Less than a year after a 2020 Virginia law authorized local governments to impose a 5-cent tax on certain disposable plastic bags, cities and counties have chosen to cut plastic waste.
âWe have a long-standing commitment to getting rid of the bags,â said Nell Boyle, Sustainability Awareness Coordinator for the Town of Roanoke, who this month of May became the first town in Virginia to adopt the bag tax. âBeyond the litter and its unsightly appearance, the damage to our storm system and storm sewers was probably the biggest factor. ”
Several towns and counties in Virginia had been asking for the power to tax plastic bags for years. But because Virginia is a Dillon Rule state, where local governments have only the powers explicitly granted to them by the state legislature, interested localities were blocked until 2020, when the ascendant New Democrats took over. pushes twin bills through the General Assembly.
âOne of the things we have asked for over the years is the authority and the tools to better regulate and manage plastic pollution, including plastic bags,â said James Walkinshaw, Fairfax County Supervisor. âSo we were very happy in 2020 when we got this authority. ”
Four localities have adopted the tax and three others weigh in passing one. The 2020 law set out a specific set of conditions under which cities and counties can impose the 5-cent tax. (While many environmental activists say the payment should more properly be referred to as a “fee,” state code explicitly defines it as a tax.) Only disposable plastic bags from grocery stores, convenience stores, and drugstores can be taxed; those used for perishable foods like ice cream, meat and products are exempt, as are those specially designed for multiple reuse.
Other provisions specify that county and city tax revenues are to be used for environmental clean-up, waste reduction education or the provision of reusable bags to certain recipients of federal aid. Until January 1, 2023, affected retailers will be allowed to keep 2 cents on each payment, with collection decreasing to 1 cent thereafter.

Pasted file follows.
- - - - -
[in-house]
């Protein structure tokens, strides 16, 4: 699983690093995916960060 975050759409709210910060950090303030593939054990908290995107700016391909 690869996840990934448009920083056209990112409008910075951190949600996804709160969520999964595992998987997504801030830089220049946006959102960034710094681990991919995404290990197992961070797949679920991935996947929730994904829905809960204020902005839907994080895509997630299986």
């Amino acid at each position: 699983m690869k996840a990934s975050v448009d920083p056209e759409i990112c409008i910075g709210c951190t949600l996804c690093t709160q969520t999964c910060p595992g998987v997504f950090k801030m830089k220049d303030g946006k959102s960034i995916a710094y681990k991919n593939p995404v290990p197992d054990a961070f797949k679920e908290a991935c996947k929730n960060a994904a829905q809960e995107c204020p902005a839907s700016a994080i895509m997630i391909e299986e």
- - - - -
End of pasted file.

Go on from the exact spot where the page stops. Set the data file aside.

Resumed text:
“Now it’s printed and it’s official”
Local governments officially received the new power on January 1, 2021, but many were reluctant to exercise it immediately. The COVID-19 pandemic has slowed Fairfax, Walkinshaw said, while others decided to wait for the state’s tax department to issue final guidelines for local ordinances on September 1.
After the advice appeared, however, the floodgates opened. On September 14, Fairfax’s board of directors voted to institute the plastic bag tax, a move quickly followed by elected officials from Arlington and Alexandria.
The rapid succession of votes was deliberate, said Walkinshaw: âOne of the things we have asked our staff to do is coordinate with our counterparts in the region to discuss what language we are considering and try to make sure that they are as uniform as possible. ”
Sen. Adam Ebbin, D-30th, of Alexandria, who was one of the sponsors of the 2020 law, said coordination between local governments would be “good for buyers in Northern Virginia to be aware of of the policy and to see it applied in a coherent way “.
Also, Walkinshaw said, uniformity could help allay grocery chain concerns about dealing with a patchwork of different regulations across the region.
âThe good news for them is that it looks like this concern will be resolved,â he said. âThe ordinances will be, if not exactly the same, very close to that. ”
Other local governments are also considering the option.
Prince William County spokeswoman Sherrie Johnson said in an email that “any plastic bag tax proposal would be brought forward as part of the county executive’s proposed budget for fiscal year 2023 for consideration by the board of directors in February “.